large bodies of Arkansas and Texas cavalry. In this retreat we lost five cannon, of which three were spiked, and the color of the Third Regiment, the color-bearer having been wounded and his substitute killed. The total loss of the two regiments, the artillery and the pioneers, in killed, wounded, and missing, amounts to 292 men, as will be seen from the respective lists.
In order to understand clearly our actions and our fate, you will allow me to state the following facts:
1st. According to orders, it was the duty of this brigade to attack the enemy in the rear and to cut off his retreat, which order I tried to execute, whatever the consequence might be.
2nd. The time of service of the Fifth Regiment Missouri Volunteers had expire before the battle. I had induced them, company by company, not to leave us in the most critical and dangerous moment, and had engaged them for the time of eight days, this term ending on Friday, the 9th, the day before the battle.
3rd. The Third Regiment, of which 400 three-months' men had been dismissed, was composed for the greatest part of recruits, who had not seen the enemy before and were only insufficiently drilled.
4th. The men serving the pieces and the drives consisted of infantry taken from the Third regiment, and were mostly recruits, who had had only a few days' instruction.
5th. About two-thirds of our officers had left us. Some companies had no officers at all; a great pity, but the consequence of the system of the three-months' service.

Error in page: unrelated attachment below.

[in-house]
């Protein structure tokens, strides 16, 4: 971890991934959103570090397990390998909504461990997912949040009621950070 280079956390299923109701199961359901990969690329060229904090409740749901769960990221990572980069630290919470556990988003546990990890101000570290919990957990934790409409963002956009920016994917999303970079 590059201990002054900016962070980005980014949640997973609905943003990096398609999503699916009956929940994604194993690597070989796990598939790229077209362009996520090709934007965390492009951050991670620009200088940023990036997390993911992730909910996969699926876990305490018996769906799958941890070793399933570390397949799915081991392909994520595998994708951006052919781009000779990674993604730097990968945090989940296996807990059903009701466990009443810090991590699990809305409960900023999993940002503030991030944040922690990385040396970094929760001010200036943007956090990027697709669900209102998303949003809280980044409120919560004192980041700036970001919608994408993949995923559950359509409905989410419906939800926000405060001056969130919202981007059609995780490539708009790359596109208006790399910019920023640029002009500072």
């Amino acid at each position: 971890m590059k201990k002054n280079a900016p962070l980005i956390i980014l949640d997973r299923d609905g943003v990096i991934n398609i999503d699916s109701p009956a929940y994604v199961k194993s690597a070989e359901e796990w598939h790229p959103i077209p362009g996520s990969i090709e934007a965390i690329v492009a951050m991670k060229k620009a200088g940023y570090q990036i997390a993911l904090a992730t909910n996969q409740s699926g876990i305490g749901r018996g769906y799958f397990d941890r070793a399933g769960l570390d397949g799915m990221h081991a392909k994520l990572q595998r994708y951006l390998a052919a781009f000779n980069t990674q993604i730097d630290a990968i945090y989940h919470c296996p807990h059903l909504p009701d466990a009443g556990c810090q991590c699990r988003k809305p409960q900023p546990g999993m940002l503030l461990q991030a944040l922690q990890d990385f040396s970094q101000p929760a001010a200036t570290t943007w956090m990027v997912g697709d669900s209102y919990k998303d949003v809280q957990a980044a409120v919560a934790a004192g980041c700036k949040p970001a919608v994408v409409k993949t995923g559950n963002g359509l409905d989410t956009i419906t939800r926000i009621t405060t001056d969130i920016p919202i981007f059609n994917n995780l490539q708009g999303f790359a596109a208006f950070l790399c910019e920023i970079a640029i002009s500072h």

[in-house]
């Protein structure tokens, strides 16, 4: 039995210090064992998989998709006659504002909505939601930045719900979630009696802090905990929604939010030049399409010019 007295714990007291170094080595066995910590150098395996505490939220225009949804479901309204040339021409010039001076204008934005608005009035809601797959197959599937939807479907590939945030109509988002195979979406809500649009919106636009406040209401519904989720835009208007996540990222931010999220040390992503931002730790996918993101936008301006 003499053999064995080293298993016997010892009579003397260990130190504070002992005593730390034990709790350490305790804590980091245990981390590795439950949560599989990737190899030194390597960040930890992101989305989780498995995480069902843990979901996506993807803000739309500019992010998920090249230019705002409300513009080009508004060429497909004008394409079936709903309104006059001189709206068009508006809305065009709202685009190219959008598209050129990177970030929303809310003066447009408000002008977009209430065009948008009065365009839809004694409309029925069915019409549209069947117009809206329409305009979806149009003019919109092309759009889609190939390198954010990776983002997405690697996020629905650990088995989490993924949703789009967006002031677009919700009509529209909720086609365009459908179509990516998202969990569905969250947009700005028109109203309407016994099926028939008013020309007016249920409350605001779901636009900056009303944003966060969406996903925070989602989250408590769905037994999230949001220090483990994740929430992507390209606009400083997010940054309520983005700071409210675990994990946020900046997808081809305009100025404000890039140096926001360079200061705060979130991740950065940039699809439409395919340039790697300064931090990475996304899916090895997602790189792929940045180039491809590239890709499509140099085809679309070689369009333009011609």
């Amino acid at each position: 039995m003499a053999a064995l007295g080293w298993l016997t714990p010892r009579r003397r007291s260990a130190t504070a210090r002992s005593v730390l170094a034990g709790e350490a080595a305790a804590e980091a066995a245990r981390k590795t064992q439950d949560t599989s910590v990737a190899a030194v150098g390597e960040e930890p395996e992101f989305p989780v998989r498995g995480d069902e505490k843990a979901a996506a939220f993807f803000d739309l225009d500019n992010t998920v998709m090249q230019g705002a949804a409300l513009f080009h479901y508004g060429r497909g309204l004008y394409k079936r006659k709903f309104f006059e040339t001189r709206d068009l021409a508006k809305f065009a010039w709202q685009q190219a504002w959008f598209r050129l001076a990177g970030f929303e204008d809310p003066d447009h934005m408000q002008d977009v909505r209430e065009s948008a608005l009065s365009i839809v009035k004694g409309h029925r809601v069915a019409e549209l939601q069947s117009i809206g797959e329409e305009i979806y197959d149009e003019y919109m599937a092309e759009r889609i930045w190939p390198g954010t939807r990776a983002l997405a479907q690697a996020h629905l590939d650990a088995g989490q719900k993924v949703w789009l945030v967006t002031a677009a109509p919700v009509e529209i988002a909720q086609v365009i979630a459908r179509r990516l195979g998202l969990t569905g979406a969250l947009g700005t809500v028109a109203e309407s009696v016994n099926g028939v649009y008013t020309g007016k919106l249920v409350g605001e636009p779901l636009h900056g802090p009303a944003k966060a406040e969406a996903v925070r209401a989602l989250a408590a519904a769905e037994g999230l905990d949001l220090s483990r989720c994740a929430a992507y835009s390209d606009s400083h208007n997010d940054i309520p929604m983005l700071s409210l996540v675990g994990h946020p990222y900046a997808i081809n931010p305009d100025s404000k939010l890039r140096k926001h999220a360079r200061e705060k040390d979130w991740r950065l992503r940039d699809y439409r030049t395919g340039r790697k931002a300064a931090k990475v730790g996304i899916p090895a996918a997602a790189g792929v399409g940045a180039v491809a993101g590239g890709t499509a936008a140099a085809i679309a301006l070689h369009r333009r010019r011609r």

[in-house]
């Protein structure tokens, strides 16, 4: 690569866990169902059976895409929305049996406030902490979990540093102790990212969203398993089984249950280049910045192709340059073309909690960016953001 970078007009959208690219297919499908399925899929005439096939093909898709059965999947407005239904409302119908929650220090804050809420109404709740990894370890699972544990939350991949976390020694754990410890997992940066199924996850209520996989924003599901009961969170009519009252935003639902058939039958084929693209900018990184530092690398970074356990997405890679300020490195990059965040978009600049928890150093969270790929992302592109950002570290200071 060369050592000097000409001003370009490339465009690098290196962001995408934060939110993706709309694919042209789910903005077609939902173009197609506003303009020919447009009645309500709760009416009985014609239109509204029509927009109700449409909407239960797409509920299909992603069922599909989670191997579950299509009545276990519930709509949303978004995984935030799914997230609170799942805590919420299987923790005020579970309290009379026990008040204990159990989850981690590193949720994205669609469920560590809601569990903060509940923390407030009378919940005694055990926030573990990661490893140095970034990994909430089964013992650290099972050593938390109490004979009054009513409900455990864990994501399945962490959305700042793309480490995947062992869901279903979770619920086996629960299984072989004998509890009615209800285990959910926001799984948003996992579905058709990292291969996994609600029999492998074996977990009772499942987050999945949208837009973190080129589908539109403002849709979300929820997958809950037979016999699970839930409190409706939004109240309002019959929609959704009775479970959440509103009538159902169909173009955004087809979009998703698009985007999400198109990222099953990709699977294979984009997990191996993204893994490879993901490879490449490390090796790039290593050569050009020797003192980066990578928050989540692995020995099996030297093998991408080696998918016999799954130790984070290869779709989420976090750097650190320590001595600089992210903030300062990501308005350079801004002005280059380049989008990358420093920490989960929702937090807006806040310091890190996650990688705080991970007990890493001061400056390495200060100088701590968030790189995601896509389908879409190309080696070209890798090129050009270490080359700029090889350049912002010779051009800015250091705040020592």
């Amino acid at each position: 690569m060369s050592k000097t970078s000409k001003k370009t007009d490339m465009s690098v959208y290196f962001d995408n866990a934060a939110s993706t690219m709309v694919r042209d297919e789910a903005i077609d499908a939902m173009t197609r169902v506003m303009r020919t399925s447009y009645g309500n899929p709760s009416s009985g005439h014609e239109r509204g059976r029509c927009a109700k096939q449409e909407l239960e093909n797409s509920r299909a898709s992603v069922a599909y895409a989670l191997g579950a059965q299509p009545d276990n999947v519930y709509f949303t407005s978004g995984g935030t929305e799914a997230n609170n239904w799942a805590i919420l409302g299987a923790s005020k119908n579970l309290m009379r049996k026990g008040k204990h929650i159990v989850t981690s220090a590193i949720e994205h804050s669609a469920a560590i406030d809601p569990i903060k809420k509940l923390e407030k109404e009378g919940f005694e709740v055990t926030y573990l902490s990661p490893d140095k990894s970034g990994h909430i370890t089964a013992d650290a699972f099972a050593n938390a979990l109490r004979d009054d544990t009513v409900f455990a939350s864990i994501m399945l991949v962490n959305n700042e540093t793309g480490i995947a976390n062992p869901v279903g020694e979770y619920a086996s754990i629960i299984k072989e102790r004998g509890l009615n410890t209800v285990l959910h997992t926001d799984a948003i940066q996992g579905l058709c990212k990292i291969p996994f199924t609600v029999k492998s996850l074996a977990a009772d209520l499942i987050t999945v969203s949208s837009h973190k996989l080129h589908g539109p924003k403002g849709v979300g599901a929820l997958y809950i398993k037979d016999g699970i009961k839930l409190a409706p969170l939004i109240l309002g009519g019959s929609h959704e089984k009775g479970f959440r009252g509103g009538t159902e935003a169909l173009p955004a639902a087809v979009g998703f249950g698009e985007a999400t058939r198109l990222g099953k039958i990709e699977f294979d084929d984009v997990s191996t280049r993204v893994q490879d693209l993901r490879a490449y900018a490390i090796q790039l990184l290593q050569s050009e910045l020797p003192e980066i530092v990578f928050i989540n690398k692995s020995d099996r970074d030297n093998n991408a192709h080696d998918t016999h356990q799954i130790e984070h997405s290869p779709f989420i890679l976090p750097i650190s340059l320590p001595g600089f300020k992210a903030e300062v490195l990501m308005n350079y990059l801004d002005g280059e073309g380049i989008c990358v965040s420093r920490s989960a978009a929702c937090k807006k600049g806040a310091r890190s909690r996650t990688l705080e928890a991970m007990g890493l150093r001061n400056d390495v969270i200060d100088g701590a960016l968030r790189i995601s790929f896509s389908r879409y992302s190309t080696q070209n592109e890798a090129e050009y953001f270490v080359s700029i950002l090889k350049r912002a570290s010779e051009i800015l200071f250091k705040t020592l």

After the arrival of the army at Springfield, the command was instructed to me by Major Sturgis and the majority of the commanders of regiments. Considering all the circumstances, and in accordance with the commanding officers, I ordered the retreat of the army from Springfield. The preparations were begun in the night of the 10th, and at daybreak the troops were on their march to the Gasconade. Before crossing this river I received information that the ford could not be passed well, and that a strong force of the enemy was moving from the south (West Plains) towards Waynesville, to cut off our retreat. I also was aware that it would take a considerable time to cross the Robidoux and the Little and Big Piney on the old road.
To avoid all these difficulty, and to give the army an opportunity to rest, I directed the troops from Lebanon to the northern road, passing Right Point and Humboldt, and terminating opposite the mouth of Little Piney, where, in case of the ford not being passable, the train could be sent by Vienna and Lynch to the month of the Gasconade, whilst the troops could ford the river at the mouth of Little Piney to re-enforce Rolla. To bring over the artillery, I ordered the ferry-boat from Big Piney Crossing to be hauled down on the Gasconade to the mouth of Little Piney, where it arrived immediately after we had passed the ford Major Sturgis assumed the command of the army. I therefore respectfully refer to his report in regard to the main body of the troops engaged in the battle.
With the greatest respect, your most obedient servant,
Commanding Second Brigade Missouri Volunteers.